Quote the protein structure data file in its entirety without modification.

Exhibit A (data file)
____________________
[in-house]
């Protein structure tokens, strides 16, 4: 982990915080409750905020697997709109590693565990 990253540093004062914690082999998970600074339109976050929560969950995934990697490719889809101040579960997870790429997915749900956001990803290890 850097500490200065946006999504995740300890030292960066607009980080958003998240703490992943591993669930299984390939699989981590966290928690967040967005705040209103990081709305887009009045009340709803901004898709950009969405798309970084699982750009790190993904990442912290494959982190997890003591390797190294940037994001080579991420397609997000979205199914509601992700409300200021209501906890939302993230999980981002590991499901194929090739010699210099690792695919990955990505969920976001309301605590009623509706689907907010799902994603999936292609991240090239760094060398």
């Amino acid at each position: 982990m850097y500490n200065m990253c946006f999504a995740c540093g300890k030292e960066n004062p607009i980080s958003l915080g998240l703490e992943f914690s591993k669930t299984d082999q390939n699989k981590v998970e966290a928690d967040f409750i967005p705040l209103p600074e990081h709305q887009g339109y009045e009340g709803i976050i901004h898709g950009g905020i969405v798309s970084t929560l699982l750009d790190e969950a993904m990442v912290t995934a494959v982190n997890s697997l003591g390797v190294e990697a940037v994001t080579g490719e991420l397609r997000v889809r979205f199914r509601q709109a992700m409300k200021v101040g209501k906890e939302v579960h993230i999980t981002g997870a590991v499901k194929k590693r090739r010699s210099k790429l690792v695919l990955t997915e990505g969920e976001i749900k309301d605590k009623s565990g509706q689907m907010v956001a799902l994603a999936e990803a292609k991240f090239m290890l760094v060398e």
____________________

[in-house]
């Protein structure tokens, strides 16, 4: 982990915080409750905020697997709109590693565990 990253540093004062914690082999998970600074339109976050929560969950995934990697490719889809101040579960997870790429997915749900956001990803290890 850097500490200065946006999504995740300890030292960066607009980080958003998240703490992943591993669930299984390939699989981590966290928690967040967005705040209103990081709305887009009045009340709803901004898709950009969405798309970084699982750009790190993904990442912290494959982190997890003591390797190294940037994001080579991420397609997000979205199914509601992700409300200021209501906890939302993230999980981002590991499901194929090739010699210099690792695919990955990505969920976001309301605590009623509706689907907010799902994603999936292609991240090239760094060398």
């Amino acid at each position: 982990m850097y500490n200065m990253c946006f999504a995740c540093g300890k030292e960066n004062p607009i980080s958003l915080g998240l703490e992943f914690s591993k669930t299984d082999q390939n699989k981590v998970e966290a928690d967040f409750i967005p705040l209103p600074e990081h709305q887009g339109y009045e009340g709803i976050i901004h898709g950009g905020i969405v798309s970084t929560l699982l750009d790190e969950a993904m990442v912290t995934a494959v982190n997890s697997l003591g390797v190294e990697a940037v994001t080579g490719e991420l397609r997000v889809r979205f199914r509601q709109a992700m409300k200021v101040g209501k906890e939302v579960h993230i999980t981002g997870a590991v499901k194929k590693r090739r010699s210099k790429l690792v695919l990955t997915e990505g969920e976001i749900k309301d605590k009623s565990g509706q689907m907010v956001a799902l994603a999936e990803a292609k991240f090239m290890l760094v060398e």